The Bertone-built Volvo coupe is now more than 40 years old – and looking better than ever
By Matt Bird / Wednesday, January 13, 2021 / Loading comments
There are rare cars for sale, and then there are cars like the Volvo 262C. Though it was never destined to be a big seller – the more glamorous Volvos seldom are – the UK is down to the very last few now. Between 1977 and 1981 Volvo and Bertone (more on that in a sec) made 6,622 of the 262 Coupes; now it's believed that just nine are registered on UK roads. Nine! As an automatic, that makes this 262 one of seven; if a manual can be found, that's one of two. And cars that look this good deserve to be saved, don't they?
The 262's history is intriguing. Story goes that an American group of execs led by Henry Ford II visited Volvo in the mid-1970s, bringing with them Lincoln Continental Mk IVs to travel around in. Because of course they did. Apparently the locals and Volvo employees were so taken by these four-wheeled hunks of Americana that they embarked on their own coupe project. There was added impetus given the 1800ES had been discontinued, leaving Volvo without a two-door to market in the increasingly lucrative United States. Only problem was Volvo didn't have the resources for a low volume build, and that's where Bertone came in…
Not only was the Turin coachbuilder given responsibility for certain body parts, it was tasked with assembling entire 262C kits. Bodies were sent from Sweden to Italy where they were modified (the roof is 60mm lower than the saloon, for starters), painted and made into complete 262s; the little badge behind the front wheels shows this isn't a conventional Volvo product. Power came from the PRV 2.7 V6, as developed with Peugeot and Citroen; later cars used a 2.8-litre variant.
The majority of the few thousand 262s built went to the US, as intended, but this 1979 2.7 is an original UK market example. Amazingly, the 262 was only offered only in silver with a black vinyl roof originally. By the time our spotted arrived the roof wasn't mandatory, but silver was still the only colour option. Eventually gold was introduced as well – probably for the best that this is an early car.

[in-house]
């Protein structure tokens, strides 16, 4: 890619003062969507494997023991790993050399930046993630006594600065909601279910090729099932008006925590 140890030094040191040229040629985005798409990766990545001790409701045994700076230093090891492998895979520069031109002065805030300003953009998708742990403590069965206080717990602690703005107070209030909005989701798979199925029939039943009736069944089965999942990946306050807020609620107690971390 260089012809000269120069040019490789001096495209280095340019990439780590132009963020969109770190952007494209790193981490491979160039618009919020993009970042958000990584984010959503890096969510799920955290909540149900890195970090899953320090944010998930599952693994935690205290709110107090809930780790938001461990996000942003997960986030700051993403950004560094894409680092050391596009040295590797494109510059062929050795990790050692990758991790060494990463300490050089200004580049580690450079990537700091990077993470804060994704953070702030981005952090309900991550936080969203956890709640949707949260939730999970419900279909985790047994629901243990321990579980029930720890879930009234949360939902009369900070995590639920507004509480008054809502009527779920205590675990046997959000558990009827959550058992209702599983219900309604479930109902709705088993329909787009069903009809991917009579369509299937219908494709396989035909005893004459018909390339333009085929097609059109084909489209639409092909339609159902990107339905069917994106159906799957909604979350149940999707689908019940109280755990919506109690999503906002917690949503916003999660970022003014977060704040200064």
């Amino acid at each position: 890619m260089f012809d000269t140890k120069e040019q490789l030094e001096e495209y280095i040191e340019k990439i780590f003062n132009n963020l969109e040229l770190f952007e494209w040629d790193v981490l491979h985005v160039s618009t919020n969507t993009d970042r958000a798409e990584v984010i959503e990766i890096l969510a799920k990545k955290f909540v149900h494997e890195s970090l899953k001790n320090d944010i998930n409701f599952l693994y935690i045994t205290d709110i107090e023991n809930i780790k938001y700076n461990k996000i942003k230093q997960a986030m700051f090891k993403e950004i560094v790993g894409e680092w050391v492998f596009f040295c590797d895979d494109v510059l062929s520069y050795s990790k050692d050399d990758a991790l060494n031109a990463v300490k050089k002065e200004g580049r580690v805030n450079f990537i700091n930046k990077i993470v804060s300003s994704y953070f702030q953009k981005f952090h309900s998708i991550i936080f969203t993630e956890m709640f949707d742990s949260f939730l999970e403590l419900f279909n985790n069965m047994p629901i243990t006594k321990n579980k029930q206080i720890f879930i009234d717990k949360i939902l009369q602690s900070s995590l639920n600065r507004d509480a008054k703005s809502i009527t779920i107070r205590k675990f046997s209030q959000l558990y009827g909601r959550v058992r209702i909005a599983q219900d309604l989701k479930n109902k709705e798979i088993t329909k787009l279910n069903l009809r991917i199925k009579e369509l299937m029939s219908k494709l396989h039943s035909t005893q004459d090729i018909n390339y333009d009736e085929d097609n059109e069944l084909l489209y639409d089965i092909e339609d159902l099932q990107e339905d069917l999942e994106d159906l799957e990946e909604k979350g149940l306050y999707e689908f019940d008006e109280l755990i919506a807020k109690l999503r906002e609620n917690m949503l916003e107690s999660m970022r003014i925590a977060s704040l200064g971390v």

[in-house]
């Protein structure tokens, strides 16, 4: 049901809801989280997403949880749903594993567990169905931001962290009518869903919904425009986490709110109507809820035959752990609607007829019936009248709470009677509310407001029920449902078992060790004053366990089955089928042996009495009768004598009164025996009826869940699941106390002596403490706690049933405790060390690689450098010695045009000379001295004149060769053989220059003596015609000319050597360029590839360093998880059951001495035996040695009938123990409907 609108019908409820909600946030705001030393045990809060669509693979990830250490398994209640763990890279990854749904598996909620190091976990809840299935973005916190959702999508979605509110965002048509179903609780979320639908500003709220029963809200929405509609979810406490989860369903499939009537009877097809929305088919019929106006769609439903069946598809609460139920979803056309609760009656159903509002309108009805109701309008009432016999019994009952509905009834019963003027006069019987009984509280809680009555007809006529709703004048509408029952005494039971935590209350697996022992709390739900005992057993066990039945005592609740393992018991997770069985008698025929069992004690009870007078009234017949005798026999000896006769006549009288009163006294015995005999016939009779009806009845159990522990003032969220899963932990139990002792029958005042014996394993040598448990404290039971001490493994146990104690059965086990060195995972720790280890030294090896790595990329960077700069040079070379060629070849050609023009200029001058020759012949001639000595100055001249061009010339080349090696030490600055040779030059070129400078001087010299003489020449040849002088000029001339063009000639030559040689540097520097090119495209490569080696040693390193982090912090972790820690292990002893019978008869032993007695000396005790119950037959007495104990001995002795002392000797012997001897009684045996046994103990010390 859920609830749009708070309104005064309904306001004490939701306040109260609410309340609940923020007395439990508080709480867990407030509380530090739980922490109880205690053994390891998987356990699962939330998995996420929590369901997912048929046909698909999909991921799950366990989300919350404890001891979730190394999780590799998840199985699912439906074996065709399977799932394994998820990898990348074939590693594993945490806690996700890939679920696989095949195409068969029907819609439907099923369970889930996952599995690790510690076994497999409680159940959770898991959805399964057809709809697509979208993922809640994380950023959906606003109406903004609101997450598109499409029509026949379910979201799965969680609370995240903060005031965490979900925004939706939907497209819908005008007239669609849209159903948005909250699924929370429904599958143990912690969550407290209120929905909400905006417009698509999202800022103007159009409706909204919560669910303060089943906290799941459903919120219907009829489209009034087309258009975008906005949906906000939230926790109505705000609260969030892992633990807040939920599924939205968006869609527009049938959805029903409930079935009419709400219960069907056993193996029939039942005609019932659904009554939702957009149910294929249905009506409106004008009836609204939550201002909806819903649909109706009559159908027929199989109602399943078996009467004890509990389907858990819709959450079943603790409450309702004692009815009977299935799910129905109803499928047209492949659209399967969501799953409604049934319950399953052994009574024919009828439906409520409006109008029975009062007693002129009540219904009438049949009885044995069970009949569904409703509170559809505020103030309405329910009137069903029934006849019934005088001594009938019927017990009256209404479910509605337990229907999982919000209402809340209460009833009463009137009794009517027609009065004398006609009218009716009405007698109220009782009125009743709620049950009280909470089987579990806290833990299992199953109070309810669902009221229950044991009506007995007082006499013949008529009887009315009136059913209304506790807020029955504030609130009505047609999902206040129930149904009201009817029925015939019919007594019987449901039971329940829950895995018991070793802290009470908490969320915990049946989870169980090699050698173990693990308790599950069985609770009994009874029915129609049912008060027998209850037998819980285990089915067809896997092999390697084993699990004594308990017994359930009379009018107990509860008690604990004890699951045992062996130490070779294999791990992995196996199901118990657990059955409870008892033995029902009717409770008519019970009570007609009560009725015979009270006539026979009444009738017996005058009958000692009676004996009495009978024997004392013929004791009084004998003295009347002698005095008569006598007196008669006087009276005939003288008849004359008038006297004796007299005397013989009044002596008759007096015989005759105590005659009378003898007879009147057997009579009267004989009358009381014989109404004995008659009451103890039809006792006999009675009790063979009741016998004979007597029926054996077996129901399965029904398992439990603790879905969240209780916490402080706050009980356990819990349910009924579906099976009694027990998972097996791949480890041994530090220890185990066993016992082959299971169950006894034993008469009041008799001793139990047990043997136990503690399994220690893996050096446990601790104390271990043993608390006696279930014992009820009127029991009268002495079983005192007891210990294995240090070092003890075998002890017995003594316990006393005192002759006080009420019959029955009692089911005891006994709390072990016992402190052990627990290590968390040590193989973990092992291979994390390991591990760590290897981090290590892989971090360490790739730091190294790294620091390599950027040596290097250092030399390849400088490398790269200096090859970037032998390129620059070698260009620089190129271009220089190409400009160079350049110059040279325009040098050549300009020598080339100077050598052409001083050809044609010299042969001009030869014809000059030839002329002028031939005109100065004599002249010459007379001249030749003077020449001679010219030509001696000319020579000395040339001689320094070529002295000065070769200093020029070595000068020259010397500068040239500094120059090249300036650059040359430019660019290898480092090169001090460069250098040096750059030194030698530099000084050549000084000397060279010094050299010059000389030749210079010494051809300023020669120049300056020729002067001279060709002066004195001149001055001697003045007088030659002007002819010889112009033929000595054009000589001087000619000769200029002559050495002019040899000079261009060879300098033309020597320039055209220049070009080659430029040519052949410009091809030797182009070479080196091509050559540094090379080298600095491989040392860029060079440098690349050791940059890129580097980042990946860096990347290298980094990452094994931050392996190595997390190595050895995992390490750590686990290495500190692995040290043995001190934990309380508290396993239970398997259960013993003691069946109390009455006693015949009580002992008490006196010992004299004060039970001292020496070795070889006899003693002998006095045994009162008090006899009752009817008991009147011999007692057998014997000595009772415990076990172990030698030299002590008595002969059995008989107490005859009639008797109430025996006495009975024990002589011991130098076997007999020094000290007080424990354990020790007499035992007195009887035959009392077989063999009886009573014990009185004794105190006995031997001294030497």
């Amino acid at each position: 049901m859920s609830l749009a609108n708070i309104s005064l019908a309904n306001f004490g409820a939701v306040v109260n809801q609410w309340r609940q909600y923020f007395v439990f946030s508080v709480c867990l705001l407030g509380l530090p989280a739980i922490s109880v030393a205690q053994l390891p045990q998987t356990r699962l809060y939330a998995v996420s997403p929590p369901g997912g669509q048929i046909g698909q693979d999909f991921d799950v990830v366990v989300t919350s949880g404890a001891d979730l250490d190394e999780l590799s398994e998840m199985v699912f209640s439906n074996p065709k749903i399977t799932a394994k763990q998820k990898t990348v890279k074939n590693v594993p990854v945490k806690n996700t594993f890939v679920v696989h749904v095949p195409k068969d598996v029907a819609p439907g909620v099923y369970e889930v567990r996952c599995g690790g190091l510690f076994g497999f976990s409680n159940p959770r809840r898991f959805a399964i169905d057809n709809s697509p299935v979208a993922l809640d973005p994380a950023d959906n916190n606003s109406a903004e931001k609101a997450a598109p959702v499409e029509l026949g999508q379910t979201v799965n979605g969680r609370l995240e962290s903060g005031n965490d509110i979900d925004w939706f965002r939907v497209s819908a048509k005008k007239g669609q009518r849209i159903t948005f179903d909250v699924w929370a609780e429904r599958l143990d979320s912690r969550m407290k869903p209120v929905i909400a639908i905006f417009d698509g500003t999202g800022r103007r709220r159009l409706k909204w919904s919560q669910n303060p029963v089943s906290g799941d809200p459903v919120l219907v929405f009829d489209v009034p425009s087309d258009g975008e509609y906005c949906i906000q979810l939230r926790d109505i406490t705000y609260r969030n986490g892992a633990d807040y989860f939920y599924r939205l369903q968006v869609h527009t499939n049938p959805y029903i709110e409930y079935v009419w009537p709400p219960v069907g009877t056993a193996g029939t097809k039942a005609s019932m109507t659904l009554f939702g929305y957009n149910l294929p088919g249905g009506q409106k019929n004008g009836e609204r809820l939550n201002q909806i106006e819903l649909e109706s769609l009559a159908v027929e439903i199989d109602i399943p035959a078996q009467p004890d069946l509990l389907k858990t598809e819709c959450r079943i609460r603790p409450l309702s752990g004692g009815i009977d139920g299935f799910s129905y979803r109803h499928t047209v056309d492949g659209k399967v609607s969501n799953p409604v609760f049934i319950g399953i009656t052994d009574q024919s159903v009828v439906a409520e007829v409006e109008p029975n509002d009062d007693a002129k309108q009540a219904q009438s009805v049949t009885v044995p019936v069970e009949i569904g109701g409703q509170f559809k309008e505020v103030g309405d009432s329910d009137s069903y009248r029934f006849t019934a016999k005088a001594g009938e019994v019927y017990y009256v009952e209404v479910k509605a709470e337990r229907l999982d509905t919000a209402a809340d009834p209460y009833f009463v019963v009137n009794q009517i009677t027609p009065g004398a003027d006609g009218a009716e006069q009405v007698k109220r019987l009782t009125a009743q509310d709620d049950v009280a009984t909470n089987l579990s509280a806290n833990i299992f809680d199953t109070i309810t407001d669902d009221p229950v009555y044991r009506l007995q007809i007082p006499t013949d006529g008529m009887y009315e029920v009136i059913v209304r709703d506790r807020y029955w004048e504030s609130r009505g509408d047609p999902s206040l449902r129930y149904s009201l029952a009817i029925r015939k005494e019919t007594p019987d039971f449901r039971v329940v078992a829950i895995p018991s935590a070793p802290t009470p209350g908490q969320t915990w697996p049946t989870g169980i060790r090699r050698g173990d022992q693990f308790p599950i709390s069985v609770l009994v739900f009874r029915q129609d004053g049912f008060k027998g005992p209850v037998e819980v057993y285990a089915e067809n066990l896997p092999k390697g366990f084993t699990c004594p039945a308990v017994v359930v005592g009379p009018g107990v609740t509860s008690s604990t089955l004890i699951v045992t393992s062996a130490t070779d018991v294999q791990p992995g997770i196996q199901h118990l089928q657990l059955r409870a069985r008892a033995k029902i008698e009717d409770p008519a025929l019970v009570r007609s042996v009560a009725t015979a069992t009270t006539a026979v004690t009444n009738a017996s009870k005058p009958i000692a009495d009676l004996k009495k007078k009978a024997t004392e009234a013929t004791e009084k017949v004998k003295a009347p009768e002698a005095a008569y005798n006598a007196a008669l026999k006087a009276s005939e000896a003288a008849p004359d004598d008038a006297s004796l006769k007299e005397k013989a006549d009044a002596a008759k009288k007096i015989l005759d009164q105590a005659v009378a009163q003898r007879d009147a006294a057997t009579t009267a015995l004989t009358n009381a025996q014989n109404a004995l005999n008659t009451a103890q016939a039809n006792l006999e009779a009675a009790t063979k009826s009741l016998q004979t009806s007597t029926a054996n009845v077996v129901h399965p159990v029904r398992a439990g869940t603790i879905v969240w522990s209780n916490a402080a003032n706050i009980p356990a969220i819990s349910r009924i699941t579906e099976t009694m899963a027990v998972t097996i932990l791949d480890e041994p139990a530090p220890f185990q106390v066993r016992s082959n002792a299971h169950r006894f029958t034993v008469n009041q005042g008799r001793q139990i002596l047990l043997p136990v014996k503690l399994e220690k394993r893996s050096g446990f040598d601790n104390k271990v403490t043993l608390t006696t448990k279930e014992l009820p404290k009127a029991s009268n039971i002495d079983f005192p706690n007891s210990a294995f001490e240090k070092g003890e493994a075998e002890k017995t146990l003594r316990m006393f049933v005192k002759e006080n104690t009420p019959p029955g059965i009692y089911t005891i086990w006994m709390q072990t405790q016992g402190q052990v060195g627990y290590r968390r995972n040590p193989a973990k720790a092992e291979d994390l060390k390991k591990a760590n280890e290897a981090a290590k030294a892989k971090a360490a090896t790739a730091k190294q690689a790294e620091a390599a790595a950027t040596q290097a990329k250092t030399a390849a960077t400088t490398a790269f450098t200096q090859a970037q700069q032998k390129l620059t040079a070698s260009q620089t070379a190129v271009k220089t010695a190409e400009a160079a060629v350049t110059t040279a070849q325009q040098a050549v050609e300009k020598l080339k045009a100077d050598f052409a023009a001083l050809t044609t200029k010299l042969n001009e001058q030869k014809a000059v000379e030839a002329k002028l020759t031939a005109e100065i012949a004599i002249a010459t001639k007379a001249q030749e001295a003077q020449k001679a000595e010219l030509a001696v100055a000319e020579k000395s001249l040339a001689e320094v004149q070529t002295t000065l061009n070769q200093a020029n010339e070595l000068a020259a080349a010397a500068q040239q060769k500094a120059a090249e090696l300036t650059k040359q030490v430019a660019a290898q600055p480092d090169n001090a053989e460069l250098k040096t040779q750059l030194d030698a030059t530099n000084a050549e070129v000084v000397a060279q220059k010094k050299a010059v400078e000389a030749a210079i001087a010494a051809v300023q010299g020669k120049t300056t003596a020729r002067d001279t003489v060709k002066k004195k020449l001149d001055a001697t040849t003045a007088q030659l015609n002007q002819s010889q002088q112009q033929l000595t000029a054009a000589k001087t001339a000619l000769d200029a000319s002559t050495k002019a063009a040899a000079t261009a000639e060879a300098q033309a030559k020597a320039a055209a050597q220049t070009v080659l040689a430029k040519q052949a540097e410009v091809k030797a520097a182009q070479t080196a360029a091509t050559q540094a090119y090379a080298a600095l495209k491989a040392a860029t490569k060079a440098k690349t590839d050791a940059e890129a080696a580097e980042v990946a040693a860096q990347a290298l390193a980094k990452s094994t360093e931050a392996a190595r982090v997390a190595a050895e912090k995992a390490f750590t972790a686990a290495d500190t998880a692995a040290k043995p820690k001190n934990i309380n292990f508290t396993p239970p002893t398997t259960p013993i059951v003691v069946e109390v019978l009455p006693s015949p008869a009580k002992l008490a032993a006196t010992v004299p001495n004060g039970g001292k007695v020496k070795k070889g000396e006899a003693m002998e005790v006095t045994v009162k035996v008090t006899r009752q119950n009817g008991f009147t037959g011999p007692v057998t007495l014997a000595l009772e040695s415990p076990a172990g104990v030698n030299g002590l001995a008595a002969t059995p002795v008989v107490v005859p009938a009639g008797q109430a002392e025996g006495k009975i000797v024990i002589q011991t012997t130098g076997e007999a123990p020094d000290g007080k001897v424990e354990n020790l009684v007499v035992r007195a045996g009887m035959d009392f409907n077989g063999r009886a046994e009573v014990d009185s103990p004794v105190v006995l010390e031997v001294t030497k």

What didn't change throughout the 262's life was the interior, and quite the spectacle it is four decades on. Let's just say it's clear this was aimed at the United States, with acres of ruched black leather and dark wood wherever the you look. Which might not be to every taste, sure, but the quality appears beyond much doubt given 41 years and 90,000 miles of use. Good for 82 years and 180,000 miles, surely.
This particular car has been sourced from "a small private collection of unusual cars" and is described as being in "superb order". Certainly, it's hard to find much fault with it from the advert – the interior switches look like they've hardly been used. It's on offer at £23,000; appropriately enough, the Mercedes CE against which the Volvo competed now costs the same sort of money. This 1977 car, also powered by a 2.7-litre, six-cylinder engine, is £22,995 – it's lower mileage than the Volvo, but surely nowhere near as rare.
Demand will likely be the same as it was 40 years ago, the Volvo never considered ahead of more obvious British or German rivals. But for those who've been after a 262 – they can't come up for sale too often – or who don't want one of the obvious choices, there can't be any better than this.
SPECIFICATION | VOLVO 262C
Engine: 2,664cc, V6
Transmission: 3-speed automatic, rear-wheel drive
Power (hp): 150@5,700rpm
Torque (lb ft): 160@5,700rpm
First registered: 1979
Recorded mileage: 89,876
Price new: N/A
Yours for: £23,000
See the original advert here
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